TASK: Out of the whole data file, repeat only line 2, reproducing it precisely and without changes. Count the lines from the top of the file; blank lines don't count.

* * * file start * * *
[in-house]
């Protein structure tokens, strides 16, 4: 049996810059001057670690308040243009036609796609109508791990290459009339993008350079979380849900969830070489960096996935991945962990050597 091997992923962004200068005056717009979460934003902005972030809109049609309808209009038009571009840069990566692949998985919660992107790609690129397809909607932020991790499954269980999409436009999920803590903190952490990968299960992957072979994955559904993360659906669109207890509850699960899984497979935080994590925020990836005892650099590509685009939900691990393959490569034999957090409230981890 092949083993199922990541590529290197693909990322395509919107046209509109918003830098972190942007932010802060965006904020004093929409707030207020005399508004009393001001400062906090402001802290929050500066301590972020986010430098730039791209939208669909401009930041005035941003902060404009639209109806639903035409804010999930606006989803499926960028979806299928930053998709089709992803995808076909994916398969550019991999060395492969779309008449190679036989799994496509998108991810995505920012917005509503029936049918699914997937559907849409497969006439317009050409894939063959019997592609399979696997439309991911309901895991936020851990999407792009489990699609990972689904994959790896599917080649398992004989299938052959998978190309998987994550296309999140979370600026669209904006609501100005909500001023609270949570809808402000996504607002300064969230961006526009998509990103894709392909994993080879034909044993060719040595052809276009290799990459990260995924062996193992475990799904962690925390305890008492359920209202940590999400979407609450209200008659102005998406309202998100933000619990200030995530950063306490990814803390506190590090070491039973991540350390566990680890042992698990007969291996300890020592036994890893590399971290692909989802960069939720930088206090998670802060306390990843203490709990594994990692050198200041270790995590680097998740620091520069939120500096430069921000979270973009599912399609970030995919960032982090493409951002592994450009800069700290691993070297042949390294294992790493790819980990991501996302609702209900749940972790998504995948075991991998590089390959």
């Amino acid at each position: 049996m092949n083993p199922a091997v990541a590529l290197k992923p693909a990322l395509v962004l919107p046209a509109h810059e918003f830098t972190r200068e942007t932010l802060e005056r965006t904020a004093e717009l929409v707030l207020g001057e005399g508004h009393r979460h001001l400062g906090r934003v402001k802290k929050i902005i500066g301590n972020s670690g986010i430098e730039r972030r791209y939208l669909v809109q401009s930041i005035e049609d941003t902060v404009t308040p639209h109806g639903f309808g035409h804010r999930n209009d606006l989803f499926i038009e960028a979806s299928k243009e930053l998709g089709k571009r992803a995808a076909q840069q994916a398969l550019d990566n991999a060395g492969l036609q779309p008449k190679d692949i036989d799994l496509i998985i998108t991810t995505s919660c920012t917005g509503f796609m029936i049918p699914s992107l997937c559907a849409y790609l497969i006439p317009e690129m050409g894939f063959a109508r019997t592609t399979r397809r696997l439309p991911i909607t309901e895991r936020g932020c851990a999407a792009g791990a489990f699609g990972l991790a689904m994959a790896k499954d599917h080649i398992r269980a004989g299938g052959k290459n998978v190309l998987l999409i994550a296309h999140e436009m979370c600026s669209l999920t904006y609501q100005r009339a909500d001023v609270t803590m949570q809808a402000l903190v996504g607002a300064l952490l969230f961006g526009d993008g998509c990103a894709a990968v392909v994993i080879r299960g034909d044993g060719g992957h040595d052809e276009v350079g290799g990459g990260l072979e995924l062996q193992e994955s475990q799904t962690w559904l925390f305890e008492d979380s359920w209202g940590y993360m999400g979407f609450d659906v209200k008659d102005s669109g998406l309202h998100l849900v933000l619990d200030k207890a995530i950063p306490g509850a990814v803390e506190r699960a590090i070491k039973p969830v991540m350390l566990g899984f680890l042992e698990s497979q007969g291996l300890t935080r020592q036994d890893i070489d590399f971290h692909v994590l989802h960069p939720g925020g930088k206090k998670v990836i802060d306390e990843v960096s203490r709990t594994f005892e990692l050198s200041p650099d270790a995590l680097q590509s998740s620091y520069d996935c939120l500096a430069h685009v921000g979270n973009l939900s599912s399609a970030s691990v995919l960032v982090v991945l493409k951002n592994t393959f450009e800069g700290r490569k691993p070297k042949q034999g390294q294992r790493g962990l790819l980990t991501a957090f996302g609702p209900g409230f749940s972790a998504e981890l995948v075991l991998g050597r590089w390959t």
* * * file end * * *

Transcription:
């Protein structure tokens, strides 16, 4: 049996810059001057670690308040243009036609796609109508791990290459009339993008350079979380849900969830070489960096996935991945962990050597 091997992923962004200068005056717009979460934003902005972030809109049609309808209009038009571009840069990566692949998985919660992107790609690129397809909607932020991790499954269980999409436009999920803590903190952490990968299960992957072979994955559904993360659906669109207890509850699960899984497979935080994590925020990836005892650099590509685009939900691990393959490569034999957090409230981890 092949083993199922990541590529290197693909990322395509919107046209509109918003830098972190942007932010802060965006904020004093929409707030207020005399508004009393001001400062906090402001802290929050500066301590972020986010430098730039791209939208669909401009930041005035941003902060404009639209109806639903035409804010999930606006989803499926960028979806299928930053998709089709992803995808076909994916398969550019991999060395492969779309008449190679036989799994496509998108991810995505920012917005509503029936049918699914997937559907849409497969006439317009050409894939063959019997592609399979696997439309991911309901895991936020851990999407792009489990699609990972689904994959790896599917080649398992004989299938052959998978190309998987994550296309999140979370600026669209904006609501100005909500001023609270949570809808402000996504607002300064969230961006526009998509990103894709392909994993080879034909044993060719040595052809276009290799990459990260995924062996193992475990799904962690925390305890008492359920209202940590999400979407609450209200008659102005998406309202998100933000619990200030995530950063306490990814803390506190590090070491039973991540350390566990680890042992698990007969291996300890020592036994890893590399971290692909989802960069939720930088206090998670802060306390990843203490709990594994990692050198200041270790995590680097998740620091520069939120500096430069921000979270973009599912399609970030995919960032982090493409951002592994450009800069700290691993070297042949390294294992790493790819980990991501996302609702209900749940972790998504995948075991991998590089390959």